Sunday, June 14, 2009

Bull Fight

Bullfighting in Spain is like the NFL in the USA, except bigger. Most of the bigger cities have bull rings plus there is tv coverage. When one of the favorite matadors is killed, it is mass mourning and a memorial statue is built over the grave. Thursday night, we got our chance to see a bullfight in person. (My wife, Kathy is a better photographer than me and she provided most of the photos below. Click on an image to see an enlarged view.)

What do you think girls? Hot or not?

The event started at 7:30 pm and it was incredibly hot. Here are Reese and Stephanie slowly melting (Lauren is in there somewhere, too).

It all starts with a parade onto the field (just like a football game). There are even some matador warmup exercises.

I don't know what goes on in back but when the bulls come into the ring, they are already primed for action. The typical bull was 1200 lbs. For me this was the best part. The bull is fresh, has not been damaged, and is charging at anything that moves. During this phase, the matador works with the full size cape and is learning the bull's characteristics.

Then things start to get tough for the bull. The next up is a picador who comes in on a padded horse. He stabs the bull in the hump of his neck as the bull charges the horse. The objective is to weaken that neck muscle so that the bull will charge with his head lower. The picador gets two chances to do the damage. The horses are blindfolded and don't seem to be hurt. Prior to the 1920's, the horses didn't get the padding and more horses would die than bulls. The picadors get the least respect from the crowd. Their job seems to be the most cruel and least dangerous.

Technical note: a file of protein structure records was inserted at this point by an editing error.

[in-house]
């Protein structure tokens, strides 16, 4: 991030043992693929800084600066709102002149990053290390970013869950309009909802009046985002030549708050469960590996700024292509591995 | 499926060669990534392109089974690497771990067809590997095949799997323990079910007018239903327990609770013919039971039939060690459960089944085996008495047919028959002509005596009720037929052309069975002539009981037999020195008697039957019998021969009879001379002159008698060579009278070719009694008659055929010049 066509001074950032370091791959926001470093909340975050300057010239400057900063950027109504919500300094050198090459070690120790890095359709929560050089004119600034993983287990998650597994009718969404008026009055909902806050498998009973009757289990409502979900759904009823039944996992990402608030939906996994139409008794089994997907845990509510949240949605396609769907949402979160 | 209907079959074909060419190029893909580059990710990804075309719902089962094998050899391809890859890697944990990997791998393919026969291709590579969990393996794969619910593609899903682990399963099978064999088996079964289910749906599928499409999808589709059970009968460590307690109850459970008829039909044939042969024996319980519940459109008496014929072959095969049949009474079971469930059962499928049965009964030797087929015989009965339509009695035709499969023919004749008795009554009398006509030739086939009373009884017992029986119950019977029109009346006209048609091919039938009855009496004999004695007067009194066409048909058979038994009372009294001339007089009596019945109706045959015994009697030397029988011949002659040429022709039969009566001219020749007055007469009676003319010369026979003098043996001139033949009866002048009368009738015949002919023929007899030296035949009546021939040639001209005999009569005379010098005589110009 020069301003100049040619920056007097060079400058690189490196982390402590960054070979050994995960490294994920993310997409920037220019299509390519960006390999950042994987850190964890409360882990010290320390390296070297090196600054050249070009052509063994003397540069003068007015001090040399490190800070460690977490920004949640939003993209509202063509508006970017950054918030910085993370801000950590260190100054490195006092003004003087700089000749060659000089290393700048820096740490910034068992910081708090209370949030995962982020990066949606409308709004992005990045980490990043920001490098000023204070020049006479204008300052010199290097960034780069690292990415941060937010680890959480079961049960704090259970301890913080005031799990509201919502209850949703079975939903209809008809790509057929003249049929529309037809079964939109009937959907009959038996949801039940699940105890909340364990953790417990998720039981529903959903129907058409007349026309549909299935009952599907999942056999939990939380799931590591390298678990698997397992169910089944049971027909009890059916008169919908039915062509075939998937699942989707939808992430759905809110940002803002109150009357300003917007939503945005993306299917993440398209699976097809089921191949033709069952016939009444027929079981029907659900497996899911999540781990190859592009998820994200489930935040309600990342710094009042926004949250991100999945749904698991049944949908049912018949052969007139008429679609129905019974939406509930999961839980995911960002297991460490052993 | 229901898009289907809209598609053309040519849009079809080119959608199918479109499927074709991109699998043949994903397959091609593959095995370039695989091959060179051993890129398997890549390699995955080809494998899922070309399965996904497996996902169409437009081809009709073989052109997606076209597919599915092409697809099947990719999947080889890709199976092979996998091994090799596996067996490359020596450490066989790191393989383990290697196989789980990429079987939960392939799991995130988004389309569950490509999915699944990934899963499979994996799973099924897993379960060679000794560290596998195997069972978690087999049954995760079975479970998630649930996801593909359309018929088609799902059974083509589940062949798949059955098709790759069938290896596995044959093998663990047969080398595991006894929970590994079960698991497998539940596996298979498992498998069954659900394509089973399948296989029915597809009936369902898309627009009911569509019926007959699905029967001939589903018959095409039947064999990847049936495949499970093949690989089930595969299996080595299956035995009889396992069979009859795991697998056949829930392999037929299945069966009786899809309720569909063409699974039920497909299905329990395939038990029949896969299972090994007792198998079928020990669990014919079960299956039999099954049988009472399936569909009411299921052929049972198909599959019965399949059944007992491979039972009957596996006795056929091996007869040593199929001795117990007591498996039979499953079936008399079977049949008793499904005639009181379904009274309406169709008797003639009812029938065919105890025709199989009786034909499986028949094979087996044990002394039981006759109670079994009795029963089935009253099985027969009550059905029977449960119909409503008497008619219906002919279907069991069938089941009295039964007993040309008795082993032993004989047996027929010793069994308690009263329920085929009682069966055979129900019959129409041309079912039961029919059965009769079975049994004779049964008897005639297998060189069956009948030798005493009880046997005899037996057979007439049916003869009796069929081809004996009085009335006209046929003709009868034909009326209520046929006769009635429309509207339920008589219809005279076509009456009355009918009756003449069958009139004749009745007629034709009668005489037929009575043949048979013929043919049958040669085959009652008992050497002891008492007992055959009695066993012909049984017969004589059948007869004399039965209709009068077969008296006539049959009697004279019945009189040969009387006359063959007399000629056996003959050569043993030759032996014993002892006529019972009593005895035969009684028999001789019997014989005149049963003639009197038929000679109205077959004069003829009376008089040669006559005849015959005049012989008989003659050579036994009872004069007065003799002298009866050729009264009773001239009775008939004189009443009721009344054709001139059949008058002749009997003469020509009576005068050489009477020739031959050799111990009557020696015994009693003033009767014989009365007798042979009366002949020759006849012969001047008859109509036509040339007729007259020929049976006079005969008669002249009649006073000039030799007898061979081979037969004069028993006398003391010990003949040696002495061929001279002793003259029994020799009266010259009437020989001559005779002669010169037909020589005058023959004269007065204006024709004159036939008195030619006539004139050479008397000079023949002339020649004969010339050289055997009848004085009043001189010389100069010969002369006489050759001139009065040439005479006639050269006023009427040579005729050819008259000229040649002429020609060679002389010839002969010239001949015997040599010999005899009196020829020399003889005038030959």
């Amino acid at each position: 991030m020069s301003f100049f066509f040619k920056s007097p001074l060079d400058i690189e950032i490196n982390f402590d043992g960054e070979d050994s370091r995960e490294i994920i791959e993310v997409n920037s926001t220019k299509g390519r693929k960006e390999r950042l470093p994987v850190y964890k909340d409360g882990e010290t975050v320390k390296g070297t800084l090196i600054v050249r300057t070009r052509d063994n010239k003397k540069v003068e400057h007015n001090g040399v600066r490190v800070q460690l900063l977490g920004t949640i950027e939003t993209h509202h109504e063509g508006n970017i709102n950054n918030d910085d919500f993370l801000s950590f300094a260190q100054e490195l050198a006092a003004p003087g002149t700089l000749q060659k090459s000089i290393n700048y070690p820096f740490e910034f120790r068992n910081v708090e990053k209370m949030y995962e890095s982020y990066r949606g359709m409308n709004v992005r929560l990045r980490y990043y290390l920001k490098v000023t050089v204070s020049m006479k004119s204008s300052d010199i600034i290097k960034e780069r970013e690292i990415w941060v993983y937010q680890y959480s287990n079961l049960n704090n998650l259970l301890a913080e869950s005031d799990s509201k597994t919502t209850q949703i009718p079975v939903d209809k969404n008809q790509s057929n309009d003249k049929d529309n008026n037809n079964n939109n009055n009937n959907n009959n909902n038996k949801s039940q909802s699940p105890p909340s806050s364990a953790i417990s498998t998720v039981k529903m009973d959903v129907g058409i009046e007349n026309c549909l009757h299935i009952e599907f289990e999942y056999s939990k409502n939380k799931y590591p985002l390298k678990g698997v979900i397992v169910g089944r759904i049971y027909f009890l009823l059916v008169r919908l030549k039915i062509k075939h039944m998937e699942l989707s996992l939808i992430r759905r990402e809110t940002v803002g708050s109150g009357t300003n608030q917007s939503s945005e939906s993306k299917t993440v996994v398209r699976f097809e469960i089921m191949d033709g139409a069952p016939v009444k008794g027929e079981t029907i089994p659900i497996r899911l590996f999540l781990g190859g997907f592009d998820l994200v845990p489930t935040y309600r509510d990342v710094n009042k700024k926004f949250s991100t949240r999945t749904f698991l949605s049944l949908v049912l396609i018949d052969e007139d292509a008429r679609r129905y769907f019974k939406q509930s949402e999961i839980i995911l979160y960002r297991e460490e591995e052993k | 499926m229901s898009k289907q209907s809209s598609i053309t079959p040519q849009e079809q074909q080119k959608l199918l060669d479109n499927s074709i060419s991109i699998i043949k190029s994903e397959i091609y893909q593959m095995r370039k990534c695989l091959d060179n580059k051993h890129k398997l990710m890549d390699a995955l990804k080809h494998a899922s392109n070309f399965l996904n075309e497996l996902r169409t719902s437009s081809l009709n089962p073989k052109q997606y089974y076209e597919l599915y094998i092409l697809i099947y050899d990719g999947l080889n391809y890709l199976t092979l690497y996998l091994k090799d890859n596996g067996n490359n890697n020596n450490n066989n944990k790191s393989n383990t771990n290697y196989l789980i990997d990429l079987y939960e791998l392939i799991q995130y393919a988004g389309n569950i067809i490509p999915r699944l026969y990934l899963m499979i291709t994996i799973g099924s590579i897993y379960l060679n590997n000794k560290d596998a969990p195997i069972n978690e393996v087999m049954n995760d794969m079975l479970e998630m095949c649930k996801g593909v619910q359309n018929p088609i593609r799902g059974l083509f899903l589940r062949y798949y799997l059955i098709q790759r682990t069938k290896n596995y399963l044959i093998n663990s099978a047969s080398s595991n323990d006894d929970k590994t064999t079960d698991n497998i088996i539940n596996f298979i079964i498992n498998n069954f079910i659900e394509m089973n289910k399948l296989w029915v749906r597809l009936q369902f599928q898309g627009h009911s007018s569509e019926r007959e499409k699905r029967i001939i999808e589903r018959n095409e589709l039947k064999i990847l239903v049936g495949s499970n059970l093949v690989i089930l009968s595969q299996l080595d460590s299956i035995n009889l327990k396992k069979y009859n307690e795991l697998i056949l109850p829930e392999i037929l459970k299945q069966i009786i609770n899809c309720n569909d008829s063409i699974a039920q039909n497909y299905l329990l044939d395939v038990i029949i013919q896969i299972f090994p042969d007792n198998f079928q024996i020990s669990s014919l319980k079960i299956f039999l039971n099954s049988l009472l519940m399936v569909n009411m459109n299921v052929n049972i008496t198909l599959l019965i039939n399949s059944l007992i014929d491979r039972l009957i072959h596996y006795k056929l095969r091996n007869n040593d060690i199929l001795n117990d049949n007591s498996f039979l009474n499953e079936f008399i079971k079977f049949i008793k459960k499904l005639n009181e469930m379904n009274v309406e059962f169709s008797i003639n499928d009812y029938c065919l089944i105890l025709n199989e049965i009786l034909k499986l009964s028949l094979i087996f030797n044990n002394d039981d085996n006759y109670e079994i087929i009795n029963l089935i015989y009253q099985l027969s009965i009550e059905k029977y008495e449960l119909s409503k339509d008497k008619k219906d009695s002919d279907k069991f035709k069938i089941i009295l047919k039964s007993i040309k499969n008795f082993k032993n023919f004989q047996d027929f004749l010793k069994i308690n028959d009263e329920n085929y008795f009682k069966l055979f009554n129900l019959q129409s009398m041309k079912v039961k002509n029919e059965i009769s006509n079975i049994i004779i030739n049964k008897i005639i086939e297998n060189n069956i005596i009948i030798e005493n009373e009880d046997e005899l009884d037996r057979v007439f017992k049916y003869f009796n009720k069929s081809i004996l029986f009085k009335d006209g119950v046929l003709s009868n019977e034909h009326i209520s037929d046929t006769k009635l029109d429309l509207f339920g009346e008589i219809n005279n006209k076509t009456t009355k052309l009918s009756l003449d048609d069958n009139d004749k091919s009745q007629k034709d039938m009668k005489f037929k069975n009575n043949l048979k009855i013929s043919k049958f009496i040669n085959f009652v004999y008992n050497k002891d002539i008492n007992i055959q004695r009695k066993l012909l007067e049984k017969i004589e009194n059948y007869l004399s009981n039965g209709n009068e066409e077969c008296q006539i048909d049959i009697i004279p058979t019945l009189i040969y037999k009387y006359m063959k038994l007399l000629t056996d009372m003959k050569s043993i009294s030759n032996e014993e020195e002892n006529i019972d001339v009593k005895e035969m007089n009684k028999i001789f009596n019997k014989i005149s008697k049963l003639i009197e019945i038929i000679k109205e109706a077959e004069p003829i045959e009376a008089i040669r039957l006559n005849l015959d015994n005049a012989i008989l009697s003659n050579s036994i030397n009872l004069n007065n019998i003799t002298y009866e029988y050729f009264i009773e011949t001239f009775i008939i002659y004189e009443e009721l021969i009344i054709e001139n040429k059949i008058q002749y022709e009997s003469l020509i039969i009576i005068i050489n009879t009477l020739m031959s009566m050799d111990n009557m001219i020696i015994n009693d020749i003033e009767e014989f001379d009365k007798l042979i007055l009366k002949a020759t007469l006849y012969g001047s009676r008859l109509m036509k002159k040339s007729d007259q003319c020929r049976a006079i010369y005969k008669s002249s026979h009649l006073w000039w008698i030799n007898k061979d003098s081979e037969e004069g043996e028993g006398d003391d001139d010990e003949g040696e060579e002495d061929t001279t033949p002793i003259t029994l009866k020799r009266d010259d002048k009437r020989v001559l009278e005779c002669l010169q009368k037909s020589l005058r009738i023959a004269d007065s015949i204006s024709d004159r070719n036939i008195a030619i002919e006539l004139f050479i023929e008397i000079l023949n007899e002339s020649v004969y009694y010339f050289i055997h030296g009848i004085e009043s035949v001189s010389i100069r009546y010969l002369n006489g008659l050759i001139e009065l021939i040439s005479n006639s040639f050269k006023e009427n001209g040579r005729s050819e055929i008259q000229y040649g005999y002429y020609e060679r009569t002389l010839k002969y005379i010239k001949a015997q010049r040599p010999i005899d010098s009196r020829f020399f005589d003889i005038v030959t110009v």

Next come the three banderilleros. Each of them try to place two barbed sticks about 3 ft long into neck hump to further weaken it. The catch is that they don't get a horse or a cape. This further weakens the neck muscle.

Next, it is the matador's turn again. This time he uses a much smaller cape and works incredibly close to the bull. As you can see, the bull still has plenty of fight.

Finally, it is time for the kill. The matador must stand in front of the charging bull, insert the 3 ft sword over the bull's shoulder, and let the force of the bull's charge drive the sword in. The bull drops within seconds. One of the assistants comes in immediately after the bull falls and severs the cervical chord at the base of the skull. It was more than a little gruesome. (These are my pictures. Kathy didn't save hers.)

After the kill, the matador soaks up the appreciation from the crowd.

So that is how a bullfight goes. This night there were three matadors and they each killed two bulls. The bulls are sold as meat the next day and the proceeds go to a local orphanage. The bulls are raised for this one purpose and have a good life except for that one bad day.

We all agreed that we were glad that we had seen it, but none of us felt like we would need to do it again.

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